「妖精さんたちの、おさとがえり」 (Yōsei-san-tachi no, Osatogaeri)
“The Fairies’ Homecoming”

Having already demonstrated its brilliance at slapstick and satire, Jinrui wa Suitai Shimashita this weeks conclusively proves that it can do emotional depth, too.

There’s just so much more going on in Jinrui right now than anything else airing that at times, it can almost feel like a lot of work to watch. This is very intellectually dense material to begin with, and the anime packs it full of sight gags and visual puns and multiple narratives – and the thing is, this isn’t just noise. While some of it is undeniably silly for its own sake, mostly this series is a marketplace of ideas, social commentary and philosophy and even character dynamics (which are slowly emerging as an important part of the series). Jinrui definitely rewards the viewer who wants to be challenged and likes to pay attention to what they’re watching. I wouldn’t want every series to be that way, but thank goodness we occasionally get one that meets the description as an antidote to the dozens that don’t.

In addition to providing the least ironic material of the series this far, this sixth episode also answers some questions (while in the process, of course, raising others). Rather than a flashback this arc was apparently simply aired out of sequence – to what end I can’t say for sure – and it concludes just prior to the events of the first episode. In doing so it explains just what Watashi did to get herself punished and her hair chopped off. Perhaps the “Secret Factory” arc was aired first simply because it’s somewhat more approachable and certainly lighter in tone than this one – maybe Kishi-sensei just didn’t want to scare people off. I can’t think of any continuity-based reasons why this arc couldn’t have aired first, though a case could be made that it’s more effective now that we’ve gotten to know the world and the characters a little.

As for the arc itself, as speculated here last week “Pion” and “Oyage” are indeed “Pioneer” and “Voyager”. As this ep begins Pion – who Watashi decides to call P-Girl – seems to have no memory of who she is or what her purpose is. In fact, she continually insists she’s a human – and points out as evidence the very things that define her as a robot. It quickly becomes clear that Oyage has preceded her to Earth, and when Watashi and Joshu-kun encounter him in the subterranean hikikomori city, trouble follows. Oyage (Hiyama Nobuyuki, really great here) provides quite a sharp contrast with Pion. He appears as male, and more importantly, he seems to be quite willfully suppressing his memories. Rather than remember, he prefers to dwell in the “City full of toys” like his Killdozer, transform into giant cats and play forever – and vows to destroy anyone who tries to force him to do otherwise.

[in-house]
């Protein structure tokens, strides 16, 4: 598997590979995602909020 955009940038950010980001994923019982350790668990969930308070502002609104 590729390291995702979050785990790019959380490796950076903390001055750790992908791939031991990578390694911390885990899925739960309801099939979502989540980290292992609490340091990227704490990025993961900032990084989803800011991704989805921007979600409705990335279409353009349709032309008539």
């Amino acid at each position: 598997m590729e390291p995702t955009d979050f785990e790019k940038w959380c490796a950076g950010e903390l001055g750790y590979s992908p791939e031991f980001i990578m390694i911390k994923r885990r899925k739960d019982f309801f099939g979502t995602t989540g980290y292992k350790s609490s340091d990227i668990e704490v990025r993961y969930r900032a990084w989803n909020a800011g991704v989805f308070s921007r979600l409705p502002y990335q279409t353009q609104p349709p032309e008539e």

The conceit that drives this storyline is an interesting one – that Pioneer and Voyager are sentient beings, and were homesick ones at that. This plays out on two levels – the philosophical aspect as it relates to the two space probes, and the story-specific elements (which are quite intriguing, and which I’ll get to in a minute). Oyage (O-Boy) suggests that the two probes didn’t gain sentience as a result of some anomalous event in space, but were self-aware from the beginning. Oyage returned home of its own volition, and Pion followed – though she was given no order to do so (and who would have been around to give it?). Oyage even references the so-called Pioneer Anomaly – the unexplained deceleration of the Pioneer probes that cannot be directly explained by any known law of physics – as proof of Pion’s self-awareness.

It’s an interesting thought – two probes rocketing through the cold depths of space, longing to return home to the warm embrace of Earth. Given how iconic and elemental the thought of those lonely craft leaving the solar system was, many people surely anthropomorphized them a little – I know I did – and no culture anthropomorphizes more than the Shinto Japanese. It certainly affects Watashi. After Pion defeats Oyage and Grandpa rescues everyone from the underground city, everyone involved with the Human Monument Project is thrilled to be able to access the two probes’ memories – and plans to ship them back to space to continue their mission the very next day. But Watashi steps in and sabotages the connection to the satellite, thus eliminating the electricity source that would have launched Pion and Oyage back to space. And for doing so, she’s punished – including the removal of her hair (though Grandpa can’t bring himself to have her shaved bald). This is a very human moment, one of the warmest of the series – Oyage’s plaintive desire not to return to the coldness of space is probably the most honest emotion of the first six episodes, and Watashi’s actions are certainly understandable.